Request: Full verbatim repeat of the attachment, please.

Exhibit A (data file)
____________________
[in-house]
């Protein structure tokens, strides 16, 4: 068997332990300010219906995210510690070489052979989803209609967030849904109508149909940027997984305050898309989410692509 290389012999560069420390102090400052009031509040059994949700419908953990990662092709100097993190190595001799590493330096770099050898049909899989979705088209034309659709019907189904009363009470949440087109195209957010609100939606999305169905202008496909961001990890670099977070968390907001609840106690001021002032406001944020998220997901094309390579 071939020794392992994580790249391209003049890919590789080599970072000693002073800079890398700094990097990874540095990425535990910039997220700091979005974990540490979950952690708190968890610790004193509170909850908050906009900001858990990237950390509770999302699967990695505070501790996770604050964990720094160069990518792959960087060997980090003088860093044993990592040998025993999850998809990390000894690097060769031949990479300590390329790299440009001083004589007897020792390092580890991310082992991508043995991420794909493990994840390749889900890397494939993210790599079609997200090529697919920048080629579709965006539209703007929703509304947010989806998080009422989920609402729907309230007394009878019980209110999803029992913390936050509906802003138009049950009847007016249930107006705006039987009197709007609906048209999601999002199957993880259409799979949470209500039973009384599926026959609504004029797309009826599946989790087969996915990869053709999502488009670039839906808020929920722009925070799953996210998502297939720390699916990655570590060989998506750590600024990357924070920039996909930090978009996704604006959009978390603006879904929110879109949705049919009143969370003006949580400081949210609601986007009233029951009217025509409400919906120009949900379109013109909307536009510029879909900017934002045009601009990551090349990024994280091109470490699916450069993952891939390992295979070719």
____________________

[in-house]
């Protein structure tokens, strides 16, 4: 068997332990300010219906995210510690070489052979989803209609967030849904109508149909940027997984305050898309989410692509 290389012999560069420390102090400052009031509040059994949700419908953990990662092709100097993190190595001799590493330096770099050898049909899989979705088209034309659709019907189904009363009470949440087109195209957010609100939606999305169905202008496909961001990890670099977070968390907001609840106690001021002032406001944020998220997901094309390579 071939020794392992994580790249391209003049890919590789080599970072000693002073800079890398700094990097990874540095990425535990910039997220700091979005974990540490979950952690708190968890610790004193509170909850908050906009900001858990990237950390509770999302699967990695505070501790996770604050964990720094160069990518792959960087060997980090003088860093044993990592040998025993999850998809990390000894690097060769031949990479300590390329790299440009001083004589007897020792390092580890991310082992991508043995991420794909493990994840390749889900890397494939993210790599079609997200090529697919920048080629579709965006539209703007929703509304947010989806998080009422989920609402729907309230007394009878019980209110999803029992913390936050509906802003138009049950009847007016249930107006705006039987009197709007609906048209999601999002199957993880259409799979949470209500039973009384599926026959609504004029797309009826599946989790087969996915990869053709999502488009670039839906808020929920722009925070799953996210998502297939720390699916990655570590060989998506750590600024990357924070920039996909930090978009996704604006959009978390603006879904929110879109949705049919009143969370003006949580400081949210609601986007009233029951009217025509409400919906120009949900379109013109909307536009510029879909900017934002045009601009990551090349990024994280091109470490699916450069993952891939390992295979070719």